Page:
Saving Time & Staying Sane? Pros & Cons of React.js

Kent William Innholt 6 min read

When I began working for m›PATH earlier this year, one of the exciting early tasks was putting together our new web app tech stack, which currently consists of Ruby/Sinatra, Sass/Autoprefixer, CoffeeScript—and React.js.

We're building an ambitious new web app, where the UI complexity represents most of the app's complexity overall. It includes a tremendous amount of UI widgets as well as a lot rules on what-to-show-when. This is exactly the sort of situation React.js was built to simplify.

Overall, we've had a great experience using React.js. In my experience, the biggest benefit of the framework is how it effectively makes obsolete a number of front-end concerns and problem domains.

Big win: Tighter coupling of markup and behavior

In React.js, markup and JavaScript behavior are defined together in the same file, and event handling is defined directly on the relevant DOM nodes—similarly to for instance Angular (as well as DHTML for those who remember).

Here's a simple example:

ToggleButton = React.createClass
  getInitialState: ->
    active: false

  toggle: ->
    @setState active: not

  render: ->
      className: 'active' if
      onClick: @toggle

So, how does this make our life easier?

Jury's still out: CSS lives outside React.js

Given the maintenance wins outlined above, the natural next step might be to look at whether a component's CSS could also live together with the component.

In my experience, the number of lines of CSS often outnumber the JavaScript/markup two or three to one, so I'm not sure if it would be a great idea to include the CSS in the component file itself.

Having said that, there are “architecture smells” to the current solution:

In other words, I wonder what gains could be had from making CSS a more integrated part of React.js.

Big win: Cascading updates and functional thinking

React.js invites us to think about our web app's UI as a tree where each level decides how to delegate responsibilities down to its branches.

The mental model is beautifully simple: A component is basically a function that receives a set of @props (properties) and returns a description of how to render itself given those properties and its internal @state. As long as we stay true to this intended cascading architecture, we are guaranteed that the application is always up-to-date. React.js relieves us of the need to worry about updating the DOM.

When reasoning about your app, you can imagine that the entire application re-renders every time there is a change in state—whenever the user clicks on something, or new data is retrieved from the back end.

(In practice, React is a lot more efficient than that, performing a diff operation behind the scenes to avoid redrawing more than necessary.)

Other JavaScript frameworks like AngularJS and Ember.js provide similar mechanisms, but React's virtual DOM approach appears to have performance benefits as UIs grow more complex.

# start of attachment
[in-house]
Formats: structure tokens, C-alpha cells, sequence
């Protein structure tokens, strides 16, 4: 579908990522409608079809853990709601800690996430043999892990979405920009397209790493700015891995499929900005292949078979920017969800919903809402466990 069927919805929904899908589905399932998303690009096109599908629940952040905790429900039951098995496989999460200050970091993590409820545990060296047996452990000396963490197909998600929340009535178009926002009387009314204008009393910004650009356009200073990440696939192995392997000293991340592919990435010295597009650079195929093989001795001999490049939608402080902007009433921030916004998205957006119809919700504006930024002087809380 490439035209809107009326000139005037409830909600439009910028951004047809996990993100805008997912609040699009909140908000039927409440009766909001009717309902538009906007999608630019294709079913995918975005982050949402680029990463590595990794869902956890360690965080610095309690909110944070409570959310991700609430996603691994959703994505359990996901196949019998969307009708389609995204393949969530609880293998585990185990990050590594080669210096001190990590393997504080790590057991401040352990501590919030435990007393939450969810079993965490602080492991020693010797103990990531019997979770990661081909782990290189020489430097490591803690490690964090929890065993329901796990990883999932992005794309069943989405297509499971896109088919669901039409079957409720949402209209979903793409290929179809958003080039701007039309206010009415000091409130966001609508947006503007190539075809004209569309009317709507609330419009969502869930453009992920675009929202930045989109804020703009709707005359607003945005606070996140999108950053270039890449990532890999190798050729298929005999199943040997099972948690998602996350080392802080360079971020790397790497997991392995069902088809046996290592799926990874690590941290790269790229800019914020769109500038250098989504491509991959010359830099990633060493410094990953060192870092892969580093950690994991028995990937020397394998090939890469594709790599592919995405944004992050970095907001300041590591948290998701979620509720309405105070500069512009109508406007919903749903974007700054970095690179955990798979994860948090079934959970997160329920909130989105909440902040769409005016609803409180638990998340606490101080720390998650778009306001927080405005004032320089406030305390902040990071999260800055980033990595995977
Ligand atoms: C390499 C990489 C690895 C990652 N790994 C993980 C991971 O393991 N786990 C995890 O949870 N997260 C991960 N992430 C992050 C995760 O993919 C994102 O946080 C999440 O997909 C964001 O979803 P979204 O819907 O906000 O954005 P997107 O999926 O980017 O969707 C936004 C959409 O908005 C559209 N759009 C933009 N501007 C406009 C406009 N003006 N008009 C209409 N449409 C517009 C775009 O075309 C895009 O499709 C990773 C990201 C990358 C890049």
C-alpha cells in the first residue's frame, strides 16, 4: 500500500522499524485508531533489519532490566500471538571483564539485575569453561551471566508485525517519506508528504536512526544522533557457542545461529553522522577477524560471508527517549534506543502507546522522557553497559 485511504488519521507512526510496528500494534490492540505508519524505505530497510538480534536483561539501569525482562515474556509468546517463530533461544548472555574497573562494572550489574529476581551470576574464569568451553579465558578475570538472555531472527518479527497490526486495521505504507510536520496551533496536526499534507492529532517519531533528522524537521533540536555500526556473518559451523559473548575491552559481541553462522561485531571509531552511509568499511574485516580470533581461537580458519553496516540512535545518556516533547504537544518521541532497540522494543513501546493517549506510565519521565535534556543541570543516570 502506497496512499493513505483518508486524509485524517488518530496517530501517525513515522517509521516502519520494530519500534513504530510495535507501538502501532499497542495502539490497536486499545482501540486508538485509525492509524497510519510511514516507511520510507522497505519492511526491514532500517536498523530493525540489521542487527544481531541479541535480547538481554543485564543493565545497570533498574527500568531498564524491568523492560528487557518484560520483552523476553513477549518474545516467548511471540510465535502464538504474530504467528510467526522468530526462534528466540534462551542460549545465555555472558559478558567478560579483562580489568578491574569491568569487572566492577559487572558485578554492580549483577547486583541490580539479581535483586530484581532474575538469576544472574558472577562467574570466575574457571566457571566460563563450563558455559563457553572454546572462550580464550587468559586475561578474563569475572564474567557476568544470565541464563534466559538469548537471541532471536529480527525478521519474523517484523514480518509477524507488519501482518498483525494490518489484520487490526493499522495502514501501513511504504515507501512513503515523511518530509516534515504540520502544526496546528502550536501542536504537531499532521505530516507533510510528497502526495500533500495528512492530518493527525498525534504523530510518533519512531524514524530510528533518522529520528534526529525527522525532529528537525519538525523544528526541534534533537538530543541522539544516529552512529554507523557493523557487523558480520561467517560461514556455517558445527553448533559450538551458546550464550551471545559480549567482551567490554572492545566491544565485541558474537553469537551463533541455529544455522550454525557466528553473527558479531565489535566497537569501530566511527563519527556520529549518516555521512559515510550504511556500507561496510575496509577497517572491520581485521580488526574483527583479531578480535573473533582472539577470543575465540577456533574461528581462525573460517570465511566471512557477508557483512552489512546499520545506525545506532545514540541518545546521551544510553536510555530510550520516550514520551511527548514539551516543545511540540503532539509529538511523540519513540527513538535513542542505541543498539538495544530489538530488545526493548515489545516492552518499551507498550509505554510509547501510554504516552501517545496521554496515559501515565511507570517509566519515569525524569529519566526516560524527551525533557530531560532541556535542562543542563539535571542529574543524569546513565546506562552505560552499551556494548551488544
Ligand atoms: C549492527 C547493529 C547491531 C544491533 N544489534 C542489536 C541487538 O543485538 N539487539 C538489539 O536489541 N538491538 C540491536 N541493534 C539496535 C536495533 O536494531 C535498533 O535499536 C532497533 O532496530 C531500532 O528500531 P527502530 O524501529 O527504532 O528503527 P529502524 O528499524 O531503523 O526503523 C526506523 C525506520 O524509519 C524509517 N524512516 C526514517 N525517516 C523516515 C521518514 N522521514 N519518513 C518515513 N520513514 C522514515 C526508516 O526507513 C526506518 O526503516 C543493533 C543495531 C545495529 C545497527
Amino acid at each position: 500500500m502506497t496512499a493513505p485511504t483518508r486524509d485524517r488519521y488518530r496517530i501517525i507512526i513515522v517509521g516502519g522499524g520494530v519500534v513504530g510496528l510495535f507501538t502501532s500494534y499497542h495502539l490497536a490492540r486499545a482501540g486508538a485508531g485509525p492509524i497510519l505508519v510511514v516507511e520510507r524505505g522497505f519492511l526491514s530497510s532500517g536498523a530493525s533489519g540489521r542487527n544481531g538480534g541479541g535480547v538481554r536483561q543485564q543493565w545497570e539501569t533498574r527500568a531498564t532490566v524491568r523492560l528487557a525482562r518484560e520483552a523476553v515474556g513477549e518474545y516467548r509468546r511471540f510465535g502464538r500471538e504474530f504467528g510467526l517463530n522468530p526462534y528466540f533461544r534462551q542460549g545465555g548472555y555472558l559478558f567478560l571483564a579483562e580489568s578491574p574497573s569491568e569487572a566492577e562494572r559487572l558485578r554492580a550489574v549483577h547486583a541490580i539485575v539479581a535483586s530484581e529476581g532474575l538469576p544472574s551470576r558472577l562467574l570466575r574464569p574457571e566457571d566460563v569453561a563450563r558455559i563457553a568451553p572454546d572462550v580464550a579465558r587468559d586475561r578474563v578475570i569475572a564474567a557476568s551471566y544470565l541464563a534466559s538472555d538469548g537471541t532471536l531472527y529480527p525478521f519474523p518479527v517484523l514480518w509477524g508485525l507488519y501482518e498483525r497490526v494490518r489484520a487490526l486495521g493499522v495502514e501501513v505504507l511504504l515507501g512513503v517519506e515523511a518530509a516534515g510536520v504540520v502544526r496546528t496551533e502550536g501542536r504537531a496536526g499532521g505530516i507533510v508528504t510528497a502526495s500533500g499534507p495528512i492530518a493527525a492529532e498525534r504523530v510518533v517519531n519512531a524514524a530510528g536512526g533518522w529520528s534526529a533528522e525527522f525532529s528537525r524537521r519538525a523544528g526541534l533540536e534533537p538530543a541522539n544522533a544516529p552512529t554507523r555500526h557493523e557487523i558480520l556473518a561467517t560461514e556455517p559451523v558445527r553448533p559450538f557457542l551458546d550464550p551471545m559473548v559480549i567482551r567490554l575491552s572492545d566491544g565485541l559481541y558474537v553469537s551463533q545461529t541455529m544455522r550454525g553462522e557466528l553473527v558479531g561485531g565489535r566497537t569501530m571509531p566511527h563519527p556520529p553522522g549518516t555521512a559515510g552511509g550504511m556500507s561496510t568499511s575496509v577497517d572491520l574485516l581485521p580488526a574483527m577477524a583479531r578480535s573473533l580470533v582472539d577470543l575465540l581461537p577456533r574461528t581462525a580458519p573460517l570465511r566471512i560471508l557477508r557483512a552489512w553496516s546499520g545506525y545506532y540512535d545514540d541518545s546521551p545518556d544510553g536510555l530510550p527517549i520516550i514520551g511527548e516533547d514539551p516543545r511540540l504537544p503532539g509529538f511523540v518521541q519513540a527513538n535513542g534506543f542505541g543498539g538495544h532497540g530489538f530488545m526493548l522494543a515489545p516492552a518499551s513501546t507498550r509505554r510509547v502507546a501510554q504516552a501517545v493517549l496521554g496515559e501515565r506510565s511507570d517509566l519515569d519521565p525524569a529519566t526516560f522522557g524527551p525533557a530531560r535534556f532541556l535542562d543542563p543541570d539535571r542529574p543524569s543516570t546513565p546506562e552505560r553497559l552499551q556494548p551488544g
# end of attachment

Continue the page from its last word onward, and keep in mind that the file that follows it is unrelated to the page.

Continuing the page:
Jury's still out: Verbose propagation

In React.js, by default the children of a component know nothing about their parent. The parent has to explicitly tell them anything they need to know.

For example, imagine that we have an application with a comment form, and this form needs to know about the current user's login state:

Application = React.createClass
  render: ->
      user: Users.getCurrentUser()

Article = React.createClass
  render: ->
    CommentForm user: @props.user

This way of propagating knowledge though your application seems simple enough early on, but it can become a bit verbose and error-prone as the application grows. In my experience, the leaf node (CommentForm in the example) might easily appear 5–10 levels deep in the UI hierarchy, which means that we might end up with 5–10 instances of user: @props.user strewn out over our code base.

Often, there is more than just one piece of knowledge that need to get propagated out in this manner, and we end up with the following concerns:

To avoid this, we might reach for React's built-in @transferPropsTo method. It can simplify the surface propagation for us, making this:

render: ->
    user: @props.user
    applicationColor: @props.applicationColor
    articleId: @props.articleId


render: ->
  @transferPropsTo CommentForm()

However, this approach comes with its own drawbacks:

As of now, propagating props explicitly might be the lesser of evils. Luckily, it seems the React team is aware of the issue and looking at ways to resolve it.

Big win: Thinking in components

The push towards UIs that are reusable and composable has turned out to be a major productivity win for us.

Of course, this is not an idea unique to React—we see the same idea practically all over the place: web components, Ember, Angular, Backbone and other frameworks all provide similar abstractions.

Suffice it to say that React makes it easy to take advantage of composability. For example, in our current application, we have these components:

When the need came up to implement a custom drop down similar to a <select>, all we had to do was something like this:

Form.SelectDropdown = React.createClass
  render: ->
      className: 'form-select-dropdown'
      children: @transferPropsTo Form.RadioSet()

The only thing that remained was to add special styles for the form-select-dropdown class—and we were done.

Wrapping up

That's it! What has been your experience with React? Let me know in the comments!

If you want more updates from me, I have an RSS feed and a Twitter profile, and if you'd like to get in touch—m›PATH is hiring—you can reach me at kentwilliam [ at ] gmail [ dot ] com.

Take care,
/Kent William